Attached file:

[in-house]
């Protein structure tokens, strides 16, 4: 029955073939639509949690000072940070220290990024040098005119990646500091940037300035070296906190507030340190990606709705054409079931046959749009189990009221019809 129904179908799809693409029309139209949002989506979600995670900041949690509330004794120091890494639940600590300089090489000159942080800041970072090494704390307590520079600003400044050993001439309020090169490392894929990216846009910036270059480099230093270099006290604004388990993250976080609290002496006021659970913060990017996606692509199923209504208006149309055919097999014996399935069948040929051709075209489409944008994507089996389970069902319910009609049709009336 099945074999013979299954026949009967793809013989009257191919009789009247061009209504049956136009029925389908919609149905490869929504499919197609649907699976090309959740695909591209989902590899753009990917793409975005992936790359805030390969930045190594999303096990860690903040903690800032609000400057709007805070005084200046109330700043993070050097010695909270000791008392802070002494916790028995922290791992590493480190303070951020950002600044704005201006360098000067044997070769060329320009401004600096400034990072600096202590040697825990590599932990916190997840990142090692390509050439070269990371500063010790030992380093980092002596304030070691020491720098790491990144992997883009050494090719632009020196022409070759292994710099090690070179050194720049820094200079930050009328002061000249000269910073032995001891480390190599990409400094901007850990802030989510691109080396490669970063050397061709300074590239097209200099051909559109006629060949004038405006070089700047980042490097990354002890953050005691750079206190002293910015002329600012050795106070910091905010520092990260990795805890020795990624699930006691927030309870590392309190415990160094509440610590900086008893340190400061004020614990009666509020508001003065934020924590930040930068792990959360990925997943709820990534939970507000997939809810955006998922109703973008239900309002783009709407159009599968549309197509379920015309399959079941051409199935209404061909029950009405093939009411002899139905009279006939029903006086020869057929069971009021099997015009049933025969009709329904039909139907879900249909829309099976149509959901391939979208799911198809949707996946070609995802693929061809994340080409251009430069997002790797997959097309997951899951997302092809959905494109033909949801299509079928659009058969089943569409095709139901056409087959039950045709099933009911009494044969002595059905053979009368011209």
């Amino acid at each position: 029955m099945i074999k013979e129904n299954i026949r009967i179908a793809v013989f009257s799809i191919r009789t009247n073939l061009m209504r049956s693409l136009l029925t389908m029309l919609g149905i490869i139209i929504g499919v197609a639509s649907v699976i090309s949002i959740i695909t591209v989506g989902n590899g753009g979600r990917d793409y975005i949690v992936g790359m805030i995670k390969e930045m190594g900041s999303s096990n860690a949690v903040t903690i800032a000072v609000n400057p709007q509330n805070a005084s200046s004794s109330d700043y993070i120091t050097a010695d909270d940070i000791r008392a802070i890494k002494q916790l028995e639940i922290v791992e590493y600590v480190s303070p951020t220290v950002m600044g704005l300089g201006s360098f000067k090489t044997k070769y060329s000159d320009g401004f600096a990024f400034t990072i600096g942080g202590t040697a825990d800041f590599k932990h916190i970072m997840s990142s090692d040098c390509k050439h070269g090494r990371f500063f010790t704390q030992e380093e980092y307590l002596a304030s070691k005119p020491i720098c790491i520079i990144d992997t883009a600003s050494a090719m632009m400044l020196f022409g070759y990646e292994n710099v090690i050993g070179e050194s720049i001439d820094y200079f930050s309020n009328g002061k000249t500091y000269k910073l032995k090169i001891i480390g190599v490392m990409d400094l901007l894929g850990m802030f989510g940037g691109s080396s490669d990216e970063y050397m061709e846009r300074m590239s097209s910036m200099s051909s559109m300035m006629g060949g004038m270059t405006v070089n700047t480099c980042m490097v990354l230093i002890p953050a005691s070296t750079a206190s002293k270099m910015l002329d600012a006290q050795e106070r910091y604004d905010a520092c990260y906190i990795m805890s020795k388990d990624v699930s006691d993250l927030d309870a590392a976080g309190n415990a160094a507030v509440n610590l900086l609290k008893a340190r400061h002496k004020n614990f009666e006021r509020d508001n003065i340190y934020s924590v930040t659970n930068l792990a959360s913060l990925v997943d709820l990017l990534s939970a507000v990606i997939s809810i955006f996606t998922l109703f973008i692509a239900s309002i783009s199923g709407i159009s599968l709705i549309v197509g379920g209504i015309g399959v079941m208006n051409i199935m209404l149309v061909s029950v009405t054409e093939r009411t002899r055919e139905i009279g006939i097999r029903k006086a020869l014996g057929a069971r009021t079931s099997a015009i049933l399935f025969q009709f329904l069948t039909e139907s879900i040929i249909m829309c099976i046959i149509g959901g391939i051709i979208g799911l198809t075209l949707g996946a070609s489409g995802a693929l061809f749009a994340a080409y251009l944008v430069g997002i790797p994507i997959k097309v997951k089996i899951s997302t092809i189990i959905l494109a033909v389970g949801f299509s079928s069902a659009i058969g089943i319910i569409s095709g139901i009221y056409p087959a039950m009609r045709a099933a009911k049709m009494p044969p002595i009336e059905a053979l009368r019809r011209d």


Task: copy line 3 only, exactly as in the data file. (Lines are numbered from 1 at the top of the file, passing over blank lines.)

């Amino acid at each position: 029955m099945i074999k013979e129904n299954i026949r009967i179908a793809v013989f009257s799809i191919r009789t009247n073939l061009m209504r049956s693409l136009l029925t389908m029309l919609g149905i490869i139209i929504g499919v197609a639509s649907v699976i090309s949002i959740i695909t591209v989506g989902n590899g753009g979600r990917d793409y975005i949690v992936g790359m805030i995670k390969e930045m190594g900041s999303s096990n860690a949690v903040t903690i800032a000072v609000n400057p709007q509330n805070a005084s200046s004794s109330d700043y993070i120091t050097a010695d909270d940070i000791r008392a802070i890494k002494q916790l028995e639940i922290v791992e590493y600590v480190s303070p951020t220290v950002m600044g704005l300089g201006s360098f000067k090489t044997k070769y060329s000159d320009g401004f600096a990024f400034t990072i600096g942080g202590t040697a825990d800041f590599k932990h916190i970072m997840s990142s090692d040098c390509k050439h070269g090494r990371f500063f010790t704390q030992e380093e980092y307590l002596a304030s070691k005119p020491i720098c790491i520079i990144d992997t883009a600003s050494a090719m632009m400044l020196f022409g070759y990646e292994n710099v090690i050993g070179e050194s720049i001439d820094y200079f930050s309020n009328g002061k000249t500091y000269k910073l032995k090169i001891i480390g190599v490392m990409d400094l901007l894929g850990m802030f989510g940037g691109s080396s490669d990216e970063y050397m061709e846009r300074m590239s097209s910036m200099s051909s559109m300035m006629g060949g004038m270059t405006v070089n700047t480099c980042m490097v990354l230093i002890p953050a005691s070296t750079a206190s002293k270099m910015l002329d600012a006290q050795e106070r910091y604004d905010a520092c990260y906190i990795m805890s020795k388990d990624v699930s006691d993250l927030d309870a590392a976080g309190n415990a160094a507030v509440n610590l900086l609290k008893a340190r400061h002496k004020n614990f009666e006021r509020d508001n003065i340190y934020s924590v930040t659970n930068l792990a959360s913060l990925v997943d709820l990017l990534s939970a507000v990606i997939s809810i955006f996606t998922l109703f973008i692509a239900s309002i783009s199923g709407i159009s599968l709705i549309v197509g379920g209504i015309g399959v079941m208006n051409i199935m209404l149309v061909s029950v009405t054409e093939r009411t002899r055919e139905i009279g006939i097999r029903k006086a020869l014996g057929a069971r009021t079931s099997a015009i049933l399935f025969q009709f329904l069948t039909e139907s879900i040929i249909m829309c099976i046959i149509g959901g391939i051709i979208g799911l198809t075209l949707g996946a070609s489409g995802a693929l061809f749009a994340a080409y251009l944008v430069g997002i790797p994507i997959k097309v997951k089996i899951s997302t092809i189990i959905l494109a033909v389970g949801f299509s079928s069902a659009i058969g089943i319910i569409s095709g139901i009221y056409p087959a039950m009609r045709a099933a009911k049709m009494p044969p002595i009336e059905a053979l009368r019809r011209d």